- Industrial WWTP Upgrade Engineering Evaluation
Burns & McDonnell performed a waste characterization and an engineering evaluation of the 1.2 million-gallon-per-day (MGD) Industrial Wastewater Treatment Plant (IWTP) for a confidential client, which operates the Department of the Army's Lake City Army Ammunition Plant in Independence, Mo. The evaluation included a wastewater characterization, treatability testing, effluent permit negotiations and an engineering evaluation. The industrial wastewater generated from the ammunition plant is discharged into the on-site IWTP, where it is treated before discharge to the sanitary sewer. The IWTP consists of grit chambers, equalization basins, flocculators, dissolved air flotation units, first stage gravity filters, solids contact clarifiers, tertiary gravity filters, and final pH adjustment basin. The waste characterization was performed in one week and included: hourly composite samples; hourly total influent flow measurements; 24-hour influent and effluent composite samples for the primary unit treatment processes; and total plant effluent flow records to evaluate the effectiveness of metal removals, total suspended solids, and oil and grease.
The engineering evaluation included selection of potential treatment process improvements to meet new stringent effluent limits for heavy metals and oil and grease. Based on the results of the evaluation, laboratory experimental studies were conducted to determine if the selected treatment process upgrades could meet the new, proposed effluent limitations. Treatment processes selected for testing included microfiltration, chelating ion exchange polishing, and sulfide treatment for metals removal along with clay-based media for oil and grease polishing. Laboratory testing also was completed to determine the impact on sludge generation and sludge settlability from replacing hydrated lime neutralization with sodium hydroxide neutralization. The results of the testing indicated that none of the selected treatment processes was capable of meeting the new treatment limits and that replacing lime with sodium hydroxide was not significantly more cost-effective.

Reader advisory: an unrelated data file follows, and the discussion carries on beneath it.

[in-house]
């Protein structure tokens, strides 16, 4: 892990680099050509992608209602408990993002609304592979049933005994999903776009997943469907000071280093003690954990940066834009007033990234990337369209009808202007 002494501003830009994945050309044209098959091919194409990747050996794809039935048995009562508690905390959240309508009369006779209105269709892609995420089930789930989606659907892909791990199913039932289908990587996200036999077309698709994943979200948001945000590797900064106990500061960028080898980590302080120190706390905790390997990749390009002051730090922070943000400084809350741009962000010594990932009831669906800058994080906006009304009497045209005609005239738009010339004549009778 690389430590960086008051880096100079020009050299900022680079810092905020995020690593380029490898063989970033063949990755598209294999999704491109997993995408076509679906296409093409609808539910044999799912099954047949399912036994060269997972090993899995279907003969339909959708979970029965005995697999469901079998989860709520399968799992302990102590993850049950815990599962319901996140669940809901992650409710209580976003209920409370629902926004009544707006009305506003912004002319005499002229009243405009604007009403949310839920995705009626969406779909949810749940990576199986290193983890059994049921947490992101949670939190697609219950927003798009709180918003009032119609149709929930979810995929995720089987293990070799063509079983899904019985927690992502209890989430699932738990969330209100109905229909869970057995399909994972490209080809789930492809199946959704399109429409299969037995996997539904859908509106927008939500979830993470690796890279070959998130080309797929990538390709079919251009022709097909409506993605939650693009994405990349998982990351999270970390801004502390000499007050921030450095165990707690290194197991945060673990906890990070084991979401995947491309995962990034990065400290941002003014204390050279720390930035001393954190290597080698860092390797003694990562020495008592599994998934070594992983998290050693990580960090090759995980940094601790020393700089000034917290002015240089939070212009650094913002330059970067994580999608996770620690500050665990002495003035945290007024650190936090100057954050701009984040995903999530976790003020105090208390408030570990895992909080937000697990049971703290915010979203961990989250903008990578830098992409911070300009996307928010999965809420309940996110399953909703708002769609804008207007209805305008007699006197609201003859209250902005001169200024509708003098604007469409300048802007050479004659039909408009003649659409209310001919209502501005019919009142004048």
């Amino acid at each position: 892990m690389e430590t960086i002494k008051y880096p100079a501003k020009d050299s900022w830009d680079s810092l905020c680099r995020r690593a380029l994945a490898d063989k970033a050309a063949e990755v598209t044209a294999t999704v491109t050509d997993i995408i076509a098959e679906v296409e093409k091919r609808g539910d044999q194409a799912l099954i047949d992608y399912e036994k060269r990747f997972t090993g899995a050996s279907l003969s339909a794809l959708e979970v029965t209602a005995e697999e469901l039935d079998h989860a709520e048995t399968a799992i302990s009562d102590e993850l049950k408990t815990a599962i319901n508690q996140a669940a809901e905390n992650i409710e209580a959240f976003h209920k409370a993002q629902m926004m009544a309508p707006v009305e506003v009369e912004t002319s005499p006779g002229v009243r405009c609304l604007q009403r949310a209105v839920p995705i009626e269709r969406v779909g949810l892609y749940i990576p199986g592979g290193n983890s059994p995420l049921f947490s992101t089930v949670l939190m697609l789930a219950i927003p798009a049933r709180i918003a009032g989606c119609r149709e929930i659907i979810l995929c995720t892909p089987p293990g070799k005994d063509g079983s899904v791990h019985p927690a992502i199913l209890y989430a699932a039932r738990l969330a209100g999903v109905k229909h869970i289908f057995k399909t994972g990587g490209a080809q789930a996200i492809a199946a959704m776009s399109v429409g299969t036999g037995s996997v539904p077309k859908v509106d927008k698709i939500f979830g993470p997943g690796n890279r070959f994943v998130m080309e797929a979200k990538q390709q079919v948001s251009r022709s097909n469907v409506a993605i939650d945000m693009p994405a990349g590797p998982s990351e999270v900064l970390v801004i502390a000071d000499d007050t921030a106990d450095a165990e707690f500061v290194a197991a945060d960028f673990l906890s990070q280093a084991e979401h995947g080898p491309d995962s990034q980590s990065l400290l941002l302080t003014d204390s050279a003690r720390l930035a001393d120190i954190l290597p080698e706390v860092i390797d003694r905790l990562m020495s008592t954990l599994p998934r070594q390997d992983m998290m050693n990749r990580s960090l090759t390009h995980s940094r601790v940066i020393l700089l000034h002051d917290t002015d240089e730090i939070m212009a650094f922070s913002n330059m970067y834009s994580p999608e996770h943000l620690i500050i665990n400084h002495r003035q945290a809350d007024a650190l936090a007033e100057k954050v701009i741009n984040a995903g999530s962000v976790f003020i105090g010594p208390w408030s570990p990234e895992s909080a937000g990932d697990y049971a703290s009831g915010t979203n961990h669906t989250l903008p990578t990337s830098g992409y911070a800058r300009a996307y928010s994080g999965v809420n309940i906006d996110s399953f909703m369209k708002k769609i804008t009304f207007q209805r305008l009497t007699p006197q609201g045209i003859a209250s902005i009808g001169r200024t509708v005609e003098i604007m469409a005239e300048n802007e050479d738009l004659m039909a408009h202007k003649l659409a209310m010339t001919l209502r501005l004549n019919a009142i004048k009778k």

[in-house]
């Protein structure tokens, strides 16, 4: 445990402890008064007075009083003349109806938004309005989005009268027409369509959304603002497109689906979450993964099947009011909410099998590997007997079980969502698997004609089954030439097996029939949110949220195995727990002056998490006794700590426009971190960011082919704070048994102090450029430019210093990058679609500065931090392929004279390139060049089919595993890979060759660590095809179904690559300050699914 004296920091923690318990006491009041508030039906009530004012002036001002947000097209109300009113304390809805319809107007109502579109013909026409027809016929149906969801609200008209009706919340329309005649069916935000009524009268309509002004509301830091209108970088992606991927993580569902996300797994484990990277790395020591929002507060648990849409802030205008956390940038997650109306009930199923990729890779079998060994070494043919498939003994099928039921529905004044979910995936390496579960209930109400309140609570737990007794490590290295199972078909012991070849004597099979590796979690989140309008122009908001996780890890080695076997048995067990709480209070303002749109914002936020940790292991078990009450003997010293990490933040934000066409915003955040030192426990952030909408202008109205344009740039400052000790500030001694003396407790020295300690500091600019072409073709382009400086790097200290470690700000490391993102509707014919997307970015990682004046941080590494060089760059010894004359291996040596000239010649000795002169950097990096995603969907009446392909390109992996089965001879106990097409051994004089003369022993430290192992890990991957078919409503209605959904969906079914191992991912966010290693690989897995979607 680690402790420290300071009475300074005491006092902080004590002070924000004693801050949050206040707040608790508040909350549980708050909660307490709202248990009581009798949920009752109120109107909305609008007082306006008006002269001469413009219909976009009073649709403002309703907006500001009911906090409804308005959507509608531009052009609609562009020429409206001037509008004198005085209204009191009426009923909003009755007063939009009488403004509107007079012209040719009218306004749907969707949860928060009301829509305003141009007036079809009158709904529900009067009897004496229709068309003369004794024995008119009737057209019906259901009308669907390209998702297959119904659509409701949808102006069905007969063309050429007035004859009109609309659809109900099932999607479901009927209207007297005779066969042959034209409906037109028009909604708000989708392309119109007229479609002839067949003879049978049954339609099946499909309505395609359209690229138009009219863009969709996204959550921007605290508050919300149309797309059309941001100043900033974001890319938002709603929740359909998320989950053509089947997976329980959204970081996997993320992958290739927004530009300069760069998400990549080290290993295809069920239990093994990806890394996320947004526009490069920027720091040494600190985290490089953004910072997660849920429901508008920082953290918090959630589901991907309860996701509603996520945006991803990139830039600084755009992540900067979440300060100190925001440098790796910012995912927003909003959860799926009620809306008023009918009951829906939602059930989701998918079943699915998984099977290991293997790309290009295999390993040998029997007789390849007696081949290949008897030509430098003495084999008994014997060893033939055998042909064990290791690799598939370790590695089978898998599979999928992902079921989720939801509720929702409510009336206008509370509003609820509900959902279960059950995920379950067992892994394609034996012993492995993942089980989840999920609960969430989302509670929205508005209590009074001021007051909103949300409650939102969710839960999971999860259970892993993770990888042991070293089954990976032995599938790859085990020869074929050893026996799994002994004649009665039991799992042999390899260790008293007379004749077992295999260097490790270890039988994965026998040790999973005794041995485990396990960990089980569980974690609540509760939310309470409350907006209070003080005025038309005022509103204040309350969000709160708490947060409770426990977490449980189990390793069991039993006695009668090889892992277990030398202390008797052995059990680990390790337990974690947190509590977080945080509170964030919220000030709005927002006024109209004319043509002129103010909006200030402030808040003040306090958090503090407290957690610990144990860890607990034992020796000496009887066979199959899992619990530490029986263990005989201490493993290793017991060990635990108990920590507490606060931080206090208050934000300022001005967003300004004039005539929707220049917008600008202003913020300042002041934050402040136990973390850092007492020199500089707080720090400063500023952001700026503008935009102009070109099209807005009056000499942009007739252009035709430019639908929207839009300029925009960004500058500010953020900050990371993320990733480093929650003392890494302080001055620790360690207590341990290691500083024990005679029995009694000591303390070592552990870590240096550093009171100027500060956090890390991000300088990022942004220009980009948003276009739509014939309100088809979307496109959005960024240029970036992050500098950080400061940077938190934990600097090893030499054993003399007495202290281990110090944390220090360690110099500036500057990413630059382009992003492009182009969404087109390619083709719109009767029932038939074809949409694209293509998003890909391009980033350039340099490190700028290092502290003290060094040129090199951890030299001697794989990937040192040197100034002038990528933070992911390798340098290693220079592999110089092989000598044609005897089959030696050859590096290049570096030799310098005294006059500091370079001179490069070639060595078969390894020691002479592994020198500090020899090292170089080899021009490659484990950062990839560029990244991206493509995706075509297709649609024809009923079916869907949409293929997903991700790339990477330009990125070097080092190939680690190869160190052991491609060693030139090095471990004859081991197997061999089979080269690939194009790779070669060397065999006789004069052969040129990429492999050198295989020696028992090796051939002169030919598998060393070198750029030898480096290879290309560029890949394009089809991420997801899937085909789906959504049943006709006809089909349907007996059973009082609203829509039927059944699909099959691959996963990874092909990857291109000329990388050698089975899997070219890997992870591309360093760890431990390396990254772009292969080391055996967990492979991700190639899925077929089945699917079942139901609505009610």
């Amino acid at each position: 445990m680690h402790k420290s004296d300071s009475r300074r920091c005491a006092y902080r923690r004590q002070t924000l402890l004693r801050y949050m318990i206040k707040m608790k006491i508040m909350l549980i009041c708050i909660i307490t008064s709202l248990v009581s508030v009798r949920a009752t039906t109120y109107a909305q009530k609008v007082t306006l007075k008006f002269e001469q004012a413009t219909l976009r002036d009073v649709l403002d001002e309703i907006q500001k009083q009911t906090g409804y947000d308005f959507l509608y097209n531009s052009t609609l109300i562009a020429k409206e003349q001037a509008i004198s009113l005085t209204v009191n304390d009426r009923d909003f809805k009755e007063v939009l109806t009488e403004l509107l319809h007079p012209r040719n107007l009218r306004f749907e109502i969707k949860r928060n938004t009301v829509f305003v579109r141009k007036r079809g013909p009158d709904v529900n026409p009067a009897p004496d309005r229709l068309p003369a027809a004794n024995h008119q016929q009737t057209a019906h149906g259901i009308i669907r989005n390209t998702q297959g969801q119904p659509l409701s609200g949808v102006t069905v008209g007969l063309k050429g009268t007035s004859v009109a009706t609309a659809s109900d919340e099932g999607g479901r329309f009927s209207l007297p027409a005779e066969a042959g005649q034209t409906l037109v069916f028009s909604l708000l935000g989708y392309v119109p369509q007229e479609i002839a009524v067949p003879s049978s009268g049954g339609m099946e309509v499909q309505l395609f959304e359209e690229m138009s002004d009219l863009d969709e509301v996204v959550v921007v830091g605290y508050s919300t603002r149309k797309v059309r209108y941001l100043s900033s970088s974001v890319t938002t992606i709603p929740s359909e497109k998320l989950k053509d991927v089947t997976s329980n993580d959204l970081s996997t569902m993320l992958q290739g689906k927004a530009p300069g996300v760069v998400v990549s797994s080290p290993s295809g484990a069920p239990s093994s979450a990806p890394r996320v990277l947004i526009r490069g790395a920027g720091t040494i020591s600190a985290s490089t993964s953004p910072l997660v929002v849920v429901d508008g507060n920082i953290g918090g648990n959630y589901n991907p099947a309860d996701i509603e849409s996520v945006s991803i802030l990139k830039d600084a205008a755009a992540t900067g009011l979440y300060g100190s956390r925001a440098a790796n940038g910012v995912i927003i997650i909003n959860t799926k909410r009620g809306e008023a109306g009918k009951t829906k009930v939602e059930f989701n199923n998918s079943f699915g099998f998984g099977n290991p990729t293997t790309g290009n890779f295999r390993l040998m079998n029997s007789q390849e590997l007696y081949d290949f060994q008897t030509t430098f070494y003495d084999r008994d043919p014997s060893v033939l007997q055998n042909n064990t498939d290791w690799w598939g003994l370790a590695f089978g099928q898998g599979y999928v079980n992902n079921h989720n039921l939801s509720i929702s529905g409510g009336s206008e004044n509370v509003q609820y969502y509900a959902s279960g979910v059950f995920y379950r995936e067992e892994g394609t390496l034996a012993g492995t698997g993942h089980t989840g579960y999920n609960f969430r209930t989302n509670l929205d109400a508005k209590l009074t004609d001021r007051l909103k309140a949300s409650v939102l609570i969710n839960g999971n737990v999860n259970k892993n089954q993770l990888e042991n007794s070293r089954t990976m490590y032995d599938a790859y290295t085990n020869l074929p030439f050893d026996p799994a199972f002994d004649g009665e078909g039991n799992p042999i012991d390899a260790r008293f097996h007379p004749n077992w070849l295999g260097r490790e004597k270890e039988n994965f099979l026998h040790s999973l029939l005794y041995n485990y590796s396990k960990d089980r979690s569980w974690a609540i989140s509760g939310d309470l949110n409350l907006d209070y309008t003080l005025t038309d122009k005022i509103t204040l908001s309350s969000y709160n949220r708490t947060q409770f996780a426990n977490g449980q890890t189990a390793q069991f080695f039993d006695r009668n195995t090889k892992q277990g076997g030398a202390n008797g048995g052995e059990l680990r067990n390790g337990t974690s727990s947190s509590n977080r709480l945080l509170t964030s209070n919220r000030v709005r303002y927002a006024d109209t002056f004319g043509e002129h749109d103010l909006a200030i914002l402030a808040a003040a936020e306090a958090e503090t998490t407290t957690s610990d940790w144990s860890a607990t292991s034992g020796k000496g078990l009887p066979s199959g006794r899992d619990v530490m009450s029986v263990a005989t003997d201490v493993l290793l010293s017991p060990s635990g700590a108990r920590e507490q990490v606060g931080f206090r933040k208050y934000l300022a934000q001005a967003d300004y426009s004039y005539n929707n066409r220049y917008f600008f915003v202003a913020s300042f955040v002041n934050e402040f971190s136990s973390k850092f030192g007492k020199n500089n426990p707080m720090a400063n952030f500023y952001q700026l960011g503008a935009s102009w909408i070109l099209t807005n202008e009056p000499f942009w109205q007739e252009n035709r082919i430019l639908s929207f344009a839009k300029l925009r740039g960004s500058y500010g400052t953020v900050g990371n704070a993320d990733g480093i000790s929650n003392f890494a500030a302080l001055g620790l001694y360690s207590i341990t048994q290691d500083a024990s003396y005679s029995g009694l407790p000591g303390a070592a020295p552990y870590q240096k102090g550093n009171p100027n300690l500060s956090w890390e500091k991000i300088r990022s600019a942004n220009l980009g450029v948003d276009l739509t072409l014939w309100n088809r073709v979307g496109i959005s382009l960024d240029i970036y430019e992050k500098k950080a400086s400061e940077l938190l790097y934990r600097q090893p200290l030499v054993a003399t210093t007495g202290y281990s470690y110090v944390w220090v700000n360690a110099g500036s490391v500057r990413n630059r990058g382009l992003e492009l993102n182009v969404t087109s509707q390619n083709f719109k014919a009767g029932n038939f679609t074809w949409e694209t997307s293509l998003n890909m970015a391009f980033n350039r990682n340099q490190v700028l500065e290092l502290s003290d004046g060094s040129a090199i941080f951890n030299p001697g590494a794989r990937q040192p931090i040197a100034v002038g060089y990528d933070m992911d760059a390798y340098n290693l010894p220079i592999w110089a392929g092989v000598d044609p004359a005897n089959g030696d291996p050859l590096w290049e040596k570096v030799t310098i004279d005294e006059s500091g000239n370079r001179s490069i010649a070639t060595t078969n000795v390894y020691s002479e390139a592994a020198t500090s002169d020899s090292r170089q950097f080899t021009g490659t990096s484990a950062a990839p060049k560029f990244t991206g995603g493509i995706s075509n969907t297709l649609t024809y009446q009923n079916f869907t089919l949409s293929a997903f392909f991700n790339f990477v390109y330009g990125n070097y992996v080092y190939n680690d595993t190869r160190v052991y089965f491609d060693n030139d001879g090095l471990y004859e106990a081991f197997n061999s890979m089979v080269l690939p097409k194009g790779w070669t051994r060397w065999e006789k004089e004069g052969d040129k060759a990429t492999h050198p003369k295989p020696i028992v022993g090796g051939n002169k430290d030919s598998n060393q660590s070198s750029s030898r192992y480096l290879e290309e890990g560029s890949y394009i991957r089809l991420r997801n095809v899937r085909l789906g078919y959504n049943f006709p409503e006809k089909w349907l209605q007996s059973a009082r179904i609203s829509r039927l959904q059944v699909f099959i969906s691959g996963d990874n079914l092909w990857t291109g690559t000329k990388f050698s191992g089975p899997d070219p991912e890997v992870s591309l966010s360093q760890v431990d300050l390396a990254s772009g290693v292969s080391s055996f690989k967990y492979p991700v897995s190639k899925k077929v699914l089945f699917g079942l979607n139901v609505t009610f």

- Wastewater characterization
- Treatability studies
- Effluent permit negotiations
- Evaluation of existing system
- Process evaluation
- Recommended upgrades
- Construction cost opinion
- O&M cost opinion
Because of the low proposed discharge limitations for metals, negotiations were conducted with the U.S. Environmental Protection Agency to develop a revised basis from which to develop the new discharge limitations. A review of the industrial processes that discharge wastewater to the IWTP indicated that many of the processes were incorrectly classified under the Copper Forming Federal Category. Since the Copper Forming Category uses mass based limits, the resulting proposed effluent limits for the IWTP discharge were unreasonably low. However, the review of the manufacturing processes discharging to the IWTP also indicated that many of the processes instead should be classified under the Metal Finishing Category. As a result of the manufacturing process review, a report was developed that presented the basis for the recategorization of the manufacturing processes for submission to the EPA to allow the new, proposed discharge permit limits to be similar to the current discharge permit limits.
An engineering evaluation developed these recommendations for upgrades to meet a future flow of 1.4 MGD and to meet the negotiated effluent permit limits:
- Additional equalization capacity — 13 hrs of detention
- Lime reactor — two 31,500 gallon reactors with mixing
- Parallel plate clarifiers — two 1,940-square-foot clarifiers with sludge pumping
- Stabilization tanks — two 14,000 gallon tanks with mixing
- Solids contact clarifiers — two 54-foot diameter units
- Final gravity filters — two, 64-square-foot each
- Lime feed system modifications
- Building additions and road improvements
- Utility demolitions and relocations